Fibre in food
Blog,  Diet,  Food,  Nutrition

Fibre in food

As seen previously, dietary fibre is generally good for health and can even be useful to athletes wanting to improve body composition. Fibre in food is present in different quantities so it’s good to know which foods have higher contents.

Fibre in food

As seen previously, fibre is present in many plant foods, including vegetables, legumes (e.g. lentils, beans, chickpeas), fruits, cereals, nuts and seeds. The exact amount of total fibre and the types of fibre contained in each food depend on the actual food.

Most food databases and nutrition information panels contain the total amount of fibre rather than the amount per type (e.g. soluble, insoluble, resistant starch).

In Australia and New Zealand, packaged foods can be labelled as good, excellent or increased source of dietary fibre based on its content:

  • Good source: 4-7 grams per serving
  • Excellent source: 7+ grams per serving (1)

Foods can also be labelled as having increased dietary fibre if they have at least 2 grams per serving and at least 25% more than the same amount of an equivalent reference food (1).

How much do we need?

The daily adequate intake (AI) in Australia depends on gender, age and life stage as per the tables below (2).

Age (years) AI (males) AI (females)
1-3 14 g/d 14 g/d
4-3 18 g/d 18 g/d
9-13 24 g/d 20 g/d
14-18 28 g/d 22 g/d
14-18 (pregnant) 25 g/d
14-18 (lactating) 27 g/d
19+ 30 g/d 25 g/d
19-50 (pregnant) 28 g/d
19-50 (lactating) 30 g/d

Top foods for fibre

The graphs below contains the top foods for each of the food categories mentioned before. The amount of fibre is given per 100g of the food (3).

Notes:

  • I have excluded some foods that are very high in fibre but are not consumed in large amounts (e.g. herbs), uncommon foods, foods that are not eaten in a particular state (e.g. raw), etc.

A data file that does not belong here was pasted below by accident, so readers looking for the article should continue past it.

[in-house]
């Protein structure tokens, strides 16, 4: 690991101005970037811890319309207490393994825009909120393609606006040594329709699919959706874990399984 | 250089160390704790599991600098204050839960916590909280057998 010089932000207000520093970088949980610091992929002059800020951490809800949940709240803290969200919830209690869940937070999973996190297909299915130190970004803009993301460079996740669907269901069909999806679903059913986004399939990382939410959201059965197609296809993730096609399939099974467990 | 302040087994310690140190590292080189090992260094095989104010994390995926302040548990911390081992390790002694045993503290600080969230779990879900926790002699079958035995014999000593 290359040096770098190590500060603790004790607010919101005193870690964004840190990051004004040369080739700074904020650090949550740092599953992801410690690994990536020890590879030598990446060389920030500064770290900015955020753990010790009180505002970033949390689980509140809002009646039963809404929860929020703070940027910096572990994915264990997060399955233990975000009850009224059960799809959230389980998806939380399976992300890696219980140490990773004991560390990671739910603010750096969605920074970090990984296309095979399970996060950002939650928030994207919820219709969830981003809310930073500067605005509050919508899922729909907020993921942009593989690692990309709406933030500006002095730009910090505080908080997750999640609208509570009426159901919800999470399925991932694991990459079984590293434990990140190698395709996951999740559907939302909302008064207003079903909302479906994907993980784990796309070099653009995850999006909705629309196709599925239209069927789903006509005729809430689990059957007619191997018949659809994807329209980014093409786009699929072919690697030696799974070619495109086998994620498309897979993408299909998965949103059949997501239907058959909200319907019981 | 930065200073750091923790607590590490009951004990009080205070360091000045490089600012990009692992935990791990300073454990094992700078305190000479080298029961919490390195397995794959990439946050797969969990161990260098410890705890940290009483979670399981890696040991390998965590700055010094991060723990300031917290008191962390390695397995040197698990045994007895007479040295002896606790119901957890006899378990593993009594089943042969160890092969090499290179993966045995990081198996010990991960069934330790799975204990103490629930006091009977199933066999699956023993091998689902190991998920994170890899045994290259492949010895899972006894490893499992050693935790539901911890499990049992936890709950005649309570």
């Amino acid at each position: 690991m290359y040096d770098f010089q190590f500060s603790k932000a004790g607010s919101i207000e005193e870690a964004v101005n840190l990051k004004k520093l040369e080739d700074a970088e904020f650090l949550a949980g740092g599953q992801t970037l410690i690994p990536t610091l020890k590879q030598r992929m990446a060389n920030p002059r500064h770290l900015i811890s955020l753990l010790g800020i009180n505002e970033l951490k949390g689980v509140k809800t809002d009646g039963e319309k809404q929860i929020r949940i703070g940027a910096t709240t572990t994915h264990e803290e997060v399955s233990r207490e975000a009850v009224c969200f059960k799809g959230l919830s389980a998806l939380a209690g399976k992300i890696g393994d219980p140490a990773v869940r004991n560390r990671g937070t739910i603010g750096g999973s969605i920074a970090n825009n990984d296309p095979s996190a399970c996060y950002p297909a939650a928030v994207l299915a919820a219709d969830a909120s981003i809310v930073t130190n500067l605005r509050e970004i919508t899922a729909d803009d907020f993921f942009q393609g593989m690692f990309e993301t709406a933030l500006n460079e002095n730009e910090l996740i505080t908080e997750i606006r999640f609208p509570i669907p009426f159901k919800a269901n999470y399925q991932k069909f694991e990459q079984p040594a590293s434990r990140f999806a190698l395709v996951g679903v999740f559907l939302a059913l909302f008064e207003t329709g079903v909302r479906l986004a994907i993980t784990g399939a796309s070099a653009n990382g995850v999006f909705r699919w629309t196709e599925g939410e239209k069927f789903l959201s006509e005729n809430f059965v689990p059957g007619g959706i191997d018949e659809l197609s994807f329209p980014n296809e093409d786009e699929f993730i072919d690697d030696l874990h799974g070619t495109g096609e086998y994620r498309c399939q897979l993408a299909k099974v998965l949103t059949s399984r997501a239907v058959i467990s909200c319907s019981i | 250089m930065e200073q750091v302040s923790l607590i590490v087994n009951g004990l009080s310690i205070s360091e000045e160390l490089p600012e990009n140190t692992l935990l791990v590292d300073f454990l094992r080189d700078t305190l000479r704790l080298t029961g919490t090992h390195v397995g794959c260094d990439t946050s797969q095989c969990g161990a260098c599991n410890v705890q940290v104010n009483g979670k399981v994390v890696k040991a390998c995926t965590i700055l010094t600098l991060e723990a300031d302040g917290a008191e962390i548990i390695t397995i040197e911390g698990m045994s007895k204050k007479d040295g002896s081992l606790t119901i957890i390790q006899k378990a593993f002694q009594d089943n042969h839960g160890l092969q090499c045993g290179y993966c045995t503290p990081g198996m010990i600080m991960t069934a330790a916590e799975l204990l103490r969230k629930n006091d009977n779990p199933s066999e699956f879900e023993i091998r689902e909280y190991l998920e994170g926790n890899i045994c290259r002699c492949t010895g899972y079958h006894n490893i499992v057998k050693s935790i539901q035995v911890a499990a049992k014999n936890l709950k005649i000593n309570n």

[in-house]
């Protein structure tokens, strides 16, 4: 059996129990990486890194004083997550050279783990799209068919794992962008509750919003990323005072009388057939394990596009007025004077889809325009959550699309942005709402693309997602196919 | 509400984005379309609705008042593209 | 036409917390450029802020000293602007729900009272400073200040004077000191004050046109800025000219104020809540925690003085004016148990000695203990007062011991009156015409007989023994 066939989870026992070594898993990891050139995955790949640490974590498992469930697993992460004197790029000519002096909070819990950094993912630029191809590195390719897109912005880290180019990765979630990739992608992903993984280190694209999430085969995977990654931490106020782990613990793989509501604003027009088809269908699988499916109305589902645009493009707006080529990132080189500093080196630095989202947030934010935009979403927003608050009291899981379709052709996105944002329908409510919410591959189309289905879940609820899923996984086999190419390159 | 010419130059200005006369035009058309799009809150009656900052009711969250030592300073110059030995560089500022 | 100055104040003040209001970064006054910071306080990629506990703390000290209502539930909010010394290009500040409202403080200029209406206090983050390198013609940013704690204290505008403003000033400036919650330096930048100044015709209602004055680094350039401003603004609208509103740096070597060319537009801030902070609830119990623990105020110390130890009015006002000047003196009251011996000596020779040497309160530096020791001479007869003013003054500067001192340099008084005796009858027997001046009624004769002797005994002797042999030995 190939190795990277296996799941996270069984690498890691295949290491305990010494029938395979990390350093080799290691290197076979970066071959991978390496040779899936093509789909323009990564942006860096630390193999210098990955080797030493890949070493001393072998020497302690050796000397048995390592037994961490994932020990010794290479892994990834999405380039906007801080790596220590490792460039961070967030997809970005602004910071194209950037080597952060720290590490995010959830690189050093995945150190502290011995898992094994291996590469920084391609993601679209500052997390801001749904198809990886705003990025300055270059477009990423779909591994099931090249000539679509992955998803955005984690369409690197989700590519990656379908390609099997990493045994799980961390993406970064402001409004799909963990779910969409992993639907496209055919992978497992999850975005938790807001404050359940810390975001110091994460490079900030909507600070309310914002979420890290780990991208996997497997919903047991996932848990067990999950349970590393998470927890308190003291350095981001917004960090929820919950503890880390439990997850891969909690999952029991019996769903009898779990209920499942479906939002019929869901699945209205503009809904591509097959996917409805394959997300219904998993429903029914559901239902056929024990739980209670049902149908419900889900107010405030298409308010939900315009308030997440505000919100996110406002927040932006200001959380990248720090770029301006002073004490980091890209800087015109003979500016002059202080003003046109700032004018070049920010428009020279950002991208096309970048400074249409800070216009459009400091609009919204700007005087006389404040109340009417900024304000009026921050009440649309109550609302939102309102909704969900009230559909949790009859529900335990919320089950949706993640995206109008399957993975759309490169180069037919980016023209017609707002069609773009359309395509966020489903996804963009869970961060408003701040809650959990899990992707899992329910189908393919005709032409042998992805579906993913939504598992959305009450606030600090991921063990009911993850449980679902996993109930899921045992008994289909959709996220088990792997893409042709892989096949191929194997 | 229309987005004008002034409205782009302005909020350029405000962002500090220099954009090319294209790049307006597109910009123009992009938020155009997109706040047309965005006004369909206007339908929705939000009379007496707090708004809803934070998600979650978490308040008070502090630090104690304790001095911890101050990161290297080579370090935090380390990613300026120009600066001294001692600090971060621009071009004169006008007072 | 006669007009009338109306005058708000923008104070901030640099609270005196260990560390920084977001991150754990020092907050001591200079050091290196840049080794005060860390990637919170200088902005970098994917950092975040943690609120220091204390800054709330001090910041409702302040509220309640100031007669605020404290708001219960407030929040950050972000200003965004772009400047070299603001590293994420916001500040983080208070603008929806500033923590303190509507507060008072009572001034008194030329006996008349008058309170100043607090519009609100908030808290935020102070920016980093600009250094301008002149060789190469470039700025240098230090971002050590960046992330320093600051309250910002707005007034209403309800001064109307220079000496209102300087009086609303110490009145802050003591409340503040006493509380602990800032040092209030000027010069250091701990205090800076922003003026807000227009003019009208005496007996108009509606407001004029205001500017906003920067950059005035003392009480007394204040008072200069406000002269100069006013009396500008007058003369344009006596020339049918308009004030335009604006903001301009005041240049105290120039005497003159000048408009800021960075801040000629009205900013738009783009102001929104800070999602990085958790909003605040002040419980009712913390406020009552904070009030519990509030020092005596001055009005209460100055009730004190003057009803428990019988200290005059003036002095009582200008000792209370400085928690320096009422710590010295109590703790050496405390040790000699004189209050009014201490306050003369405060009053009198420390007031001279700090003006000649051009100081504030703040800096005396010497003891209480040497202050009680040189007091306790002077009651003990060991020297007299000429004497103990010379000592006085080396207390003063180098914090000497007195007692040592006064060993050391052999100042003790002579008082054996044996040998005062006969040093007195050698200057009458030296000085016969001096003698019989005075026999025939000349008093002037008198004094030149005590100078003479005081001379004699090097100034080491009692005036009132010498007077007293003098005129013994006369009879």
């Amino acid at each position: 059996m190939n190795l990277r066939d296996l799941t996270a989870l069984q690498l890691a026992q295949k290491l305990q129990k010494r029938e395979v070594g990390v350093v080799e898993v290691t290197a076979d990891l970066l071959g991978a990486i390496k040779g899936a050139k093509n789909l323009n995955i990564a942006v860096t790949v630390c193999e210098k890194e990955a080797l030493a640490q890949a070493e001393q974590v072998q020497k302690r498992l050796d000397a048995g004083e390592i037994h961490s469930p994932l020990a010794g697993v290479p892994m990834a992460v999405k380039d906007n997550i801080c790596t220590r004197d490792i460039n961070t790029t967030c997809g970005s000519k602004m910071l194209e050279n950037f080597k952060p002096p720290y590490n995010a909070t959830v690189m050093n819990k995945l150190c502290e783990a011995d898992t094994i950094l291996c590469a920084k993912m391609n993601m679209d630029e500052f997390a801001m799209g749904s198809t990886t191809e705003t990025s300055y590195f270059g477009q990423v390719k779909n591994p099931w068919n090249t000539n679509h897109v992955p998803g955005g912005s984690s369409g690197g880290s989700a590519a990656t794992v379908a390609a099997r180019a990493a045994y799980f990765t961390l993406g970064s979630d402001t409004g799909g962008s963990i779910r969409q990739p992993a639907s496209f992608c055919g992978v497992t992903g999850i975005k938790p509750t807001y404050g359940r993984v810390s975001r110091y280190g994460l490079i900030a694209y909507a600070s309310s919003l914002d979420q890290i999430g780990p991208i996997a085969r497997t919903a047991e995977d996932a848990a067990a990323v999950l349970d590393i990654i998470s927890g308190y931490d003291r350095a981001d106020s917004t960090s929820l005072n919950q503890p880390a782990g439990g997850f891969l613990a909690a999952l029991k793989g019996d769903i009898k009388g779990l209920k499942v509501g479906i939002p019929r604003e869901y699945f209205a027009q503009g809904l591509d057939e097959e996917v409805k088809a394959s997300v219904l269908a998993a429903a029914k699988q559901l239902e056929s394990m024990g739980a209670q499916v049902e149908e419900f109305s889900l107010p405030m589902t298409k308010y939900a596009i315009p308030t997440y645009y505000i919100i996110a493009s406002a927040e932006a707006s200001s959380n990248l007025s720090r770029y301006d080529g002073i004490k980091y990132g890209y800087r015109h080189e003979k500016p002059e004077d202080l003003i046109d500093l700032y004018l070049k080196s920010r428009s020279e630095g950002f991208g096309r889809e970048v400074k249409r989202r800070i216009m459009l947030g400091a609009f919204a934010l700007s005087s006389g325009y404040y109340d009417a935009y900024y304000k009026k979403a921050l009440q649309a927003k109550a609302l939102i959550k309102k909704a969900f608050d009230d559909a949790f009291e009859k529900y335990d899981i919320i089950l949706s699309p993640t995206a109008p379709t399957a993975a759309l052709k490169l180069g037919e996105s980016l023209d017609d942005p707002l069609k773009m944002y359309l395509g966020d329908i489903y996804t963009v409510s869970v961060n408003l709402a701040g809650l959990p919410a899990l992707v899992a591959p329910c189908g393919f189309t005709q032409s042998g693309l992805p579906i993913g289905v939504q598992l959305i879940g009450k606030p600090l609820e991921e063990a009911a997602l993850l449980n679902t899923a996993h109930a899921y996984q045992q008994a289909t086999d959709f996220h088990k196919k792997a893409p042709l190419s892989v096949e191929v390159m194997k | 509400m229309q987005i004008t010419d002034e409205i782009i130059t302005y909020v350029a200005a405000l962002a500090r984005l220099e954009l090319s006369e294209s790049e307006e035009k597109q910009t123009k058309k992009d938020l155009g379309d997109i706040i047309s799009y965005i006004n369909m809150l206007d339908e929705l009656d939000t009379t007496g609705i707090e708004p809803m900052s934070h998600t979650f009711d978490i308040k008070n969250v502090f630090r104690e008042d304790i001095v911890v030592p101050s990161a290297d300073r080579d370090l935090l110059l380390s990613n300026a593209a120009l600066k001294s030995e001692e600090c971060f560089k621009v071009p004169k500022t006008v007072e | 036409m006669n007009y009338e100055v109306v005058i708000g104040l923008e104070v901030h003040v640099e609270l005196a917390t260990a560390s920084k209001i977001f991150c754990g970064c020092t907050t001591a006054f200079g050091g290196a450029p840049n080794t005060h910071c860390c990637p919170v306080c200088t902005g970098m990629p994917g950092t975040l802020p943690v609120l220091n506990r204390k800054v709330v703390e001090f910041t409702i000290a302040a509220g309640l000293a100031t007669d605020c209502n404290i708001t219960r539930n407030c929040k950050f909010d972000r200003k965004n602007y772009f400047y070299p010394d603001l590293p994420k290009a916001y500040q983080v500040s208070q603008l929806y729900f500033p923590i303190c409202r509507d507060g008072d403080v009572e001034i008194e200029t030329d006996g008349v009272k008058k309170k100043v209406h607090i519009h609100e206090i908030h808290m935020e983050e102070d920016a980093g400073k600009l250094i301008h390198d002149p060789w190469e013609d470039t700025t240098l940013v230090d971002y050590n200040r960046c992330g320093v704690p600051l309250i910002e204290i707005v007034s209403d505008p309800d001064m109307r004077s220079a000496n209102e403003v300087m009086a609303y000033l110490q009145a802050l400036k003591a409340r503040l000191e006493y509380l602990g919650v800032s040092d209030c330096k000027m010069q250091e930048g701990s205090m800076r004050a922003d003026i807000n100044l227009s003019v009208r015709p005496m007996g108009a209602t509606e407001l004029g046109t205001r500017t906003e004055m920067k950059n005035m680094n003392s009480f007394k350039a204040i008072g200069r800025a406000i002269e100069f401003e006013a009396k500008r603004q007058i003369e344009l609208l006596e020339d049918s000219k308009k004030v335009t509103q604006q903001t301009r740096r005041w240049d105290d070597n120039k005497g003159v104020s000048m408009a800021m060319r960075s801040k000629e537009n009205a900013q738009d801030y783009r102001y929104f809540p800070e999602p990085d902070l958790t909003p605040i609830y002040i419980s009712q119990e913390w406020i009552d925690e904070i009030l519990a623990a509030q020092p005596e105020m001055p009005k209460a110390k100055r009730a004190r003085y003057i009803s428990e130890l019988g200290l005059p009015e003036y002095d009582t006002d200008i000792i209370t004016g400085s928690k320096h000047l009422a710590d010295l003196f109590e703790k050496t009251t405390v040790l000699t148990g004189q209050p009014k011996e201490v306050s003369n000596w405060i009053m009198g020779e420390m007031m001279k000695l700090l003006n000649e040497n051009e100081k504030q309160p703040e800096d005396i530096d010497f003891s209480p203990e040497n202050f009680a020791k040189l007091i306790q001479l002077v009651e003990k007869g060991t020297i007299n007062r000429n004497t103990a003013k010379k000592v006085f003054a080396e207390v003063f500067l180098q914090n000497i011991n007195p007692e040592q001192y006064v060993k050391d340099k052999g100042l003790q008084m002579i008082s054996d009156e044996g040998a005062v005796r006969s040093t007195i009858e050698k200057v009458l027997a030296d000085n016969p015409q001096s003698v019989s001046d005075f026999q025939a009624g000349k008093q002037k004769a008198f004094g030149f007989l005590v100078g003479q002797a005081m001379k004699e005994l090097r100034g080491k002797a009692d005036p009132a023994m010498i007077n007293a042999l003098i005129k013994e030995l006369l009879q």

• Keep in mind that 100g is not necessarily a normal serving size, so adjust accordingly.

Summary and recommendations

Fibre is present in a number of plant foods such as vegetables, legumes, fruits, cereals, nuts and seeds. The amount and types of fibre depend on each particular food. Therefore, it is a good idea to eat a variety of fibre-rich foods on a daily basis. More fibre is not always better, some people may experience digestive issues or fail to meet their energy requirements due to excess fibre intake.

References

  1. Food Standards Australia New Zealand. (2017). Australia New Zealand Food Standards Code – Schedule 4 – Nutrition, health and related claims. Canberra: FSANZ. Available at https://www.legislation.gov.au/Details/F2017C00711
  2. National Health and Medical Research Council. Nutrient Reference Values for Australia and New Zealand [Internet]. Canberra: National Health and Medical Research Council; 2006. Available from: http://www.nhmrc.gov.au/_files_nhmrc/publications/attachments/n35.pdf
  3. Food Standards Australia New Zealand (2019). Australian Food Composition Database – Release 1. Canberra: FSANZ. Available at https://www.foodstandards.gov.au

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